If an event is considered to be non-adjusting, then the nature of the event should be disclosed. Where an estimate of the financial effect on the company can be made, then this should be disclosed. Otherwise the fact that the financial effect cannot be estimated should be disclosed. The estimate does not need to be exact – a range of estimated effects is better than no quantitative information at all. In the absence of any quantitative estimate, a qualitative description should be provided.
Directors will need to exercise judgment about the nature and extent of the procedures that they apply to assess the going concern assumption at the half‐yearly date. This might include disclosures of: any material uncertainties to going concern; assumptions made about the future path of COVID-19 and the public health responses; the projected impact on business activities; use of government support measures; and access to bank and other financing.
Issues which might trigger a need to re‐examine the going concern assumption and going concern and liquidity risk disclosures include:
• a significant adverse variation in operating cash flows between prior budgets and forecasts and the outturn in the first half of the year;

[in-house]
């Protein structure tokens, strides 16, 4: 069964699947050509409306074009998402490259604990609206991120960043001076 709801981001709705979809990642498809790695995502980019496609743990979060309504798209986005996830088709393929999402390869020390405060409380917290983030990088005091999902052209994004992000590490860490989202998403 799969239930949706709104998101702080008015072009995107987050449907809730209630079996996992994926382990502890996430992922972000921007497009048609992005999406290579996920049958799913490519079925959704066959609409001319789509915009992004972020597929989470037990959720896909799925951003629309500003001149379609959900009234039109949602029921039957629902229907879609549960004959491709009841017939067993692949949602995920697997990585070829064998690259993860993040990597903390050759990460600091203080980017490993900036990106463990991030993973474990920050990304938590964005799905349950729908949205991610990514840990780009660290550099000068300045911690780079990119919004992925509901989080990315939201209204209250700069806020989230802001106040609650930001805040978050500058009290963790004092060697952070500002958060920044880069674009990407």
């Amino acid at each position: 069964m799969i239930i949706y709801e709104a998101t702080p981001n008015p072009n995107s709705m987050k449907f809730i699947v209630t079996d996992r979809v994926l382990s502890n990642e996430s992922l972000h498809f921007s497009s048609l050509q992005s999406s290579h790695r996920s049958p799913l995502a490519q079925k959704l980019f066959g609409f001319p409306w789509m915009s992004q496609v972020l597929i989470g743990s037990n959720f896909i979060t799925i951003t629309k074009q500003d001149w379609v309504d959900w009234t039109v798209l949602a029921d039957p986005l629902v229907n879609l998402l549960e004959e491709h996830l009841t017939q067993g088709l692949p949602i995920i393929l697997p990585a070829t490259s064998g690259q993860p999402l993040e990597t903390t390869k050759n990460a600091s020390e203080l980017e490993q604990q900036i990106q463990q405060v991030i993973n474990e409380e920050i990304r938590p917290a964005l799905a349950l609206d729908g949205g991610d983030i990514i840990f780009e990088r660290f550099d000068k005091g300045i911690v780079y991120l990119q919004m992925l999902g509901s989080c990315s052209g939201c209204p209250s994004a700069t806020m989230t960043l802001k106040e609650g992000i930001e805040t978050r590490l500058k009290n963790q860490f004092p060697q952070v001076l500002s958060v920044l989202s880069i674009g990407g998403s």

• a significant reduction in projected revenues for the second half of the year based on plausible scenarios for the COVID-19 pandemic and public health responses, and taking into account government support measures;
• a failure to obtain renewal or extension of committed financing facilities; and
• a failure to sell capital assets for their expected amounts or within previously forecast time‐frames.
If going concern has become a significant issue since the previous annual financial statements, directors should undertake procedures similar to those that they would have carried out for annual financial statements to ensure that all relevant issues have been identified and considered.
It is a matter for a company to decide whether to engage their auditors to perform an interim review engagement– it is not a legal or regulatory requirement. However, feedback we have received from investors indicates that such a review provides valuable assurance, and this may be particularly so in the current environment.